Problem # 2
How can we give students a better foundation in the history and culture of Rome in the Late Republic and Early Empire and give them a head start on their mastery of the AP curriculum?
In Latin III Honors students read a selection of Latin authors, both prose and poetry, as a way to prepare them for the more rigorous content and pace of Advanced Latin and for the possibility of taking the Advanced Placement test in their fourth year. One of the things that has always been problematic about our Advanced Latin course is that students generally lacked a common historical and cultural context for understanding the texts we are reading. In addition, students who do want to take the AP are often faced with too much content to cover independently. The new Latin III Honors course was designed to remedy both of these problems by preparing students in their third year, offering an introduction to the history of Rome and Latin literature through a graduated series of texts that span the period from the founding of Rome to the beginning of its Empire.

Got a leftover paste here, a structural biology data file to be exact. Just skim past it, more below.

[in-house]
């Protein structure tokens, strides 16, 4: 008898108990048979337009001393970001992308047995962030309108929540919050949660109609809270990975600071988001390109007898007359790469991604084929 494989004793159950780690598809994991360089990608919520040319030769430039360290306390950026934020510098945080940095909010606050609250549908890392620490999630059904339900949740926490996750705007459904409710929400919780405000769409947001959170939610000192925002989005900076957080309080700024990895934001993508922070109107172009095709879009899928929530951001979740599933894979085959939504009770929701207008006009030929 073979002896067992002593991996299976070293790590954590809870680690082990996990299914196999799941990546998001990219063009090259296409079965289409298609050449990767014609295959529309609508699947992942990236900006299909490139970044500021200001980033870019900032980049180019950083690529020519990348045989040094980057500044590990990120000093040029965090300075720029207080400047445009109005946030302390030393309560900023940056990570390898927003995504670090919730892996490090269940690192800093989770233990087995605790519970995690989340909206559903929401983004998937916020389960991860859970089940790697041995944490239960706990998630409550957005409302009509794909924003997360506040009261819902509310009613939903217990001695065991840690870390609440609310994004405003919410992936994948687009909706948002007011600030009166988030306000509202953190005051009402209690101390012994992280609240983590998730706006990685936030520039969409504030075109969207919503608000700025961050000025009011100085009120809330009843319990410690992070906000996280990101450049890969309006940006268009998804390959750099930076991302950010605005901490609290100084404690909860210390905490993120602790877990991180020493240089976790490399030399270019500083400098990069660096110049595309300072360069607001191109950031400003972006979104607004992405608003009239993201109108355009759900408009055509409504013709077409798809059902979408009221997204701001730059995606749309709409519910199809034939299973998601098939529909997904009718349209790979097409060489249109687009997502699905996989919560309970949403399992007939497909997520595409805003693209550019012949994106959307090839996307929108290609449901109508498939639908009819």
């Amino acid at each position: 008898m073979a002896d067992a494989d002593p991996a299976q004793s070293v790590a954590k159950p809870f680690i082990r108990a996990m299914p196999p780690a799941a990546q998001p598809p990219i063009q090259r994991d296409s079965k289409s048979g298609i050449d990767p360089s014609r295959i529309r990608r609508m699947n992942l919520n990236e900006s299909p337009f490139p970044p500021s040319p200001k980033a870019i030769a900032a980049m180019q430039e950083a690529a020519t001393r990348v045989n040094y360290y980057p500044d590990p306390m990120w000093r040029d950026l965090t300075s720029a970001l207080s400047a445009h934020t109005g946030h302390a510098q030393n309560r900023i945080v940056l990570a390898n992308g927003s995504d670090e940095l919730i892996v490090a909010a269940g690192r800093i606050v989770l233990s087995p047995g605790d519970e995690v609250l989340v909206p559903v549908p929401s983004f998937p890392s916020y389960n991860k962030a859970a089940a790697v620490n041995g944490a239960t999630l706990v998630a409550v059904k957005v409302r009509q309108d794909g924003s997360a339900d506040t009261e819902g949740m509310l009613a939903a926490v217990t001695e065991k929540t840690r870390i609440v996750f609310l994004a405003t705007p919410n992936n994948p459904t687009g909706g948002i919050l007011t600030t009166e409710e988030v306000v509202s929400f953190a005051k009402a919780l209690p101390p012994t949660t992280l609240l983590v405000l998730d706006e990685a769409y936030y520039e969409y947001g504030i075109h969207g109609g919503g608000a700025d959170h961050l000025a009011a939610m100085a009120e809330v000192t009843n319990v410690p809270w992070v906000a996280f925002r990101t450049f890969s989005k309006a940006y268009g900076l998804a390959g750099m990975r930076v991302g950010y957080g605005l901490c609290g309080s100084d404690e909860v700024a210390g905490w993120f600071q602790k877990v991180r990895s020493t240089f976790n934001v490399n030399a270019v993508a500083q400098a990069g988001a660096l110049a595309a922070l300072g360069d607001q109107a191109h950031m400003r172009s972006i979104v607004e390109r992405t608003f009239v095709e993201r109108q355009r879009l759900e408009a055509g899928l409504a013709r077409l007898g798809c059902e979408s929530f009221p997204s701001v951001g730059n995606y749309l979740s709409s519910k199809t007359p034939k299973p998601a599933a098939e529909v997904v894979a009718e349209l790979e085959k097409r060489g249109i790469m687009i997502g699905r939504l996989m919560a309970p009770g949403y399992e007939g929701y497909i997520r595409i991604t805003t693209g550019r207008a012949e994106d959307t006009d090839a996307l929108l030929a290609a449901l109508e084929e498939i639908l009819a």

In Latin III Honors students move through units that are organized in modules according to author and topic. All of the texts and resources for each unit are online and students also have the option of printing the material. Formative quizzes comprise the bulk of the reading assessment for each unit, in addition to several “ polished” translations. At the conclusion of each unit students complete summative assessments in the form of a sight translation and a final culture project. In addition, students can work through Extended Readings or Grammar Packets to hand in for completion points. The self-paced nature of the course allows students to move through the material at their own pace, working with others or alone. One day a week, during the 45 minute block, the teacher analyzes a piece of the text that the students are working on, modeling various diagramming and translation techniques. Students who score 80 or higher on quizzes are allowed to work in the library, but many choose to stay in the classroom in order to get help from the teacher or their peers.